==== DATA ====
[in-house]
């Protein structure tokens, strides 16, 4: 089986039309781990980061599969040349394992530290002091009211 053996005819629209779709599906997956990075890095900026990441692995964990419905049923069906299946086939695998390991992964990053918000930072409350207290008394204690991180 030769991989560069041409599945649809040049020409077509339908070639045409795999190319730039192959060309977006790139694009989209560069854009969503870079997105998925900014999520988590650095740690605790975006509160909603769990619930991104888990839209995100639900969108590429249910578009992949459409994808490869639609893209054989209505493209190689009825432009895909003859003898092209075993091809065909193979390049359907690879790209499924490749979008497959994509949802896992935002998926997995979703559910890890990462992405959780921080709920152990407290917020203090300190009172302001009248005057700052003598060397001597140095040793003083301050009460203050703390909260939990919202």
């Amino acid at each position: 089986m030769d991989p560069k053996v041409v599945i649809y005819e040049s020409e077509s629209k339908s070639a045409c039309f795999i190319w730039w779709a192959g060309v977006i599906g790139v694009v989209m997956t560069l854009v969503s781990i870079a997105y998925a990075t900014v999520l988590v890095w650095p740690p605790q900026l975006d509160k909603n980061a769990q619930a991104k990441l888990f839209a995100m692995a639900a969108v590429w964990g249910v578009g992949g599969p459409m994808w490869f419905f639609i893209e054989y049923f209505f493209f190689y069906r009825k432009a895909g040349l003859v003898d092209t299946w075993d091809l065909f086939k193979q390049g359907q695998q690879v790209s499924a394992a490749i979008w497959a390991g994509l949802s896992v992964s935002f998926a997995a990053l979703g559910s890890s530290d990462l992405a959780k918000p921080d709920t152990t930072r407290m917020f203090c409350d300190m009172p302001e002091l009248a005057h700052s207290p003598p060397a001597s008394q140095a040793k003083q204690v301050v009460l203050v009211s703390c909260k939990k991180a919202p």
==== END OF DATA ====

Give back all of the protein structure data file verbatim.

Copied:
[in-house]
């Protein structure tokens, strides 16, 4: 089986039309781990980061599969040349394992530290002091009211 053996005819629209779709599906997956990075890095900026990441692995964990419905049923069906299946086939695998390991992964990053918000930072409350207290008394204690991180 030769991989560069041409599945649809040049020409077509339908070639045409795999190319730039192959060309977006790139694009989209560069854009969503870079997105998925900014999520988590650095740690605790975006509160909603769990619930991104888990839209995100639900969108590429249910578009992949459409994808490869639609893209054989209505493209190689009825432009895909003859003898092209075993091809065909193979390049359907690879790209499924490749979008497959994509949802896992935002998926997995979703559910890890990462992405959780921080709920152990407290917020203090300190009172302001009248005057700052003598060397001597140095040793003083301050009460203050703390909260939990919202």
């Amino acid at each position: 089986m030769d991989p560069k053996v041409v599945i649809y005819e040049s020409e077509s629209k339908s070639a045409c039309f795999i190319w730039w779709a192959g060309v977006i599906g790139v694009v989209m997956t560069l854009v969503s781990i870079a997105y998925a990075t900014v999520l988590v890095w650095p740690p605790q900026l975006d509160k909603n980061a769990q619930a991104k990441l888990f839209a995100m692995a639900a969108v590429w964990g249910v578009g992949g599969p459409m994808w490869f419905f639609i893209e054989y049923f209505f493209f190689y069906r009825k432009a895909g040349l003859v003898d092209t299946w075993d091809l065909f086939k193979q390049g359907q695998q690879v790209s499924a394992a490749i979008w497959a390991g994509l949802s896992v992964s935002f998926a997995a990053l979703g559910s890890s530290d990462l992405a959780k918000p921080d709920t152990t930072r407290m917020f203090c409350d300190m009172p302001e002091l009248a005057h700052s207290p003598p060397a001597s008394q140095a040793k003083q204690v301050v009460l203050v009211s703390c909260k939990k991180a919202p």